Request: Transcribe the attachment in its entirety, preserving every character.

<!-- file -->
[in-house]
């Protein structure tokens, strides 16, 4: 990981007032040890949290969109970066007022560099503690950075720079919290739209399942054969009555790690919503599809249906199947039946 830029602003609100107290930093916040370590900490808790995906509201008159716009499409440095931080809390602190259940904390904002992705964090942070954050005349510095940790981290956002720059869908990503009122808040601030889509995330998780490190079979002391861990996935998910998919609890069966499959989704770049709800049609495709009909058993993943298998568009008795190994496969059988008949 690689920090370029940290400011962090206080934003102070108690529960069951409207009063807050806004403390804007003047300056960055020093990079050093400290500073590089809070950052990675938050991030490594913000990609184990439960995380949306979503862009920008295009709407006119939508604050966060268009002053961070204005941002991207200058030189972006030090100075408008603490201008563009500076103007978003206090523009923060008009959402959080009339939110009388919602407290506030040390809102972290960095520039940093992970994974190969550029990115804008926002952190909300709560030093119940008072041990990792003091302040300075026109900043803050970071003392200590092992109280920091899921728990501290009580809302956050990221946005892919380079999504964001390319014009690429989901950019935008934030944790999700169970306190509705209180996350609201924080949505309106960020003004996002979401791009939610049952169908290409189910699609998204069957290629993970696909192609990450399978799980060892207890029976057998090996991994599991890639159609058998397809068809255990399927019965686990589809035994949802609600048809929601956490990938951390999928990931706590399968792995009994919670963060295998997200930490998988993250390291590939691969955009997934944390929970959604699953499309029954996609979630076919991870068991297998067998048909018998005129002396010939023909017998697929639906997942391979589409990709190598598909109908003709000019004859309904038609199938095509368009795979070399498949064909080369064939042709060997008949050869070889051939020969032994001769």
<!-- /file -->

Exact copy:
[in-house]
């Protein structure tokens, strides 16, 4: 990981007032040890949290969109970066007022560099503690950075720079919290739209399942054969009555790690919503599809249906199947039946 830029602003609100107290930093916040370590900490808790995906509201008159716009499409440095931080809390602190259940904390904002992705964090942070954050005349510095940790981290956002720059869908990503009122808040601030889509995330998780490190079979002391861990996935998910998919609890069966499959989704770049709800049609495709009909058993993943298998568009008795190994496969059988008949 690689920090370029940290400011962090206080934003102070108690529960069951409207009063807050806004403390804007003047300056960055020093990079050093400290500073590089809070950052990675938050991030490594913000990609184990439960995380949306979503862009920008295009709407006119939508604050966060268009002053961070204005941002991207200058030189972006030090100075408008603490201008563009500076103007978003206090523009923060008009959402959080009339939110009388919602407290506030040390809102972290960095520039940093992970994974190969550029990115804008926002952190909300709560030093119940008072041990990792003091302040300075026109900043803050970071003392200590092992109280920091899921728990501290009580809302956050990221946005892919380079999504964001390319014009690429989901950019935008934030944790999700169970306190509705209180996350609201924080949505309106960020003004996002979401791009939610049952169908290409189910699609998204069957290629993970696909192609990450399978799980060892207890029976057998090996991994599991890639159609058998397809068809255990399927019965686990589809035994949802609600048809929601956490990938951390999928990931706590399968792995009994919670963060295998997200930490998988993250390291590939691969955009997934944390929970959604699953499309029954996609979630076919991870068991297998067998048909018998005129002396010939023909017998697929639906997942391979589409990709190598598909109908003709000019004859309904038609199938095509368009795979070399498949064909080369064939042709060997008949050869070889051939020969032994001769």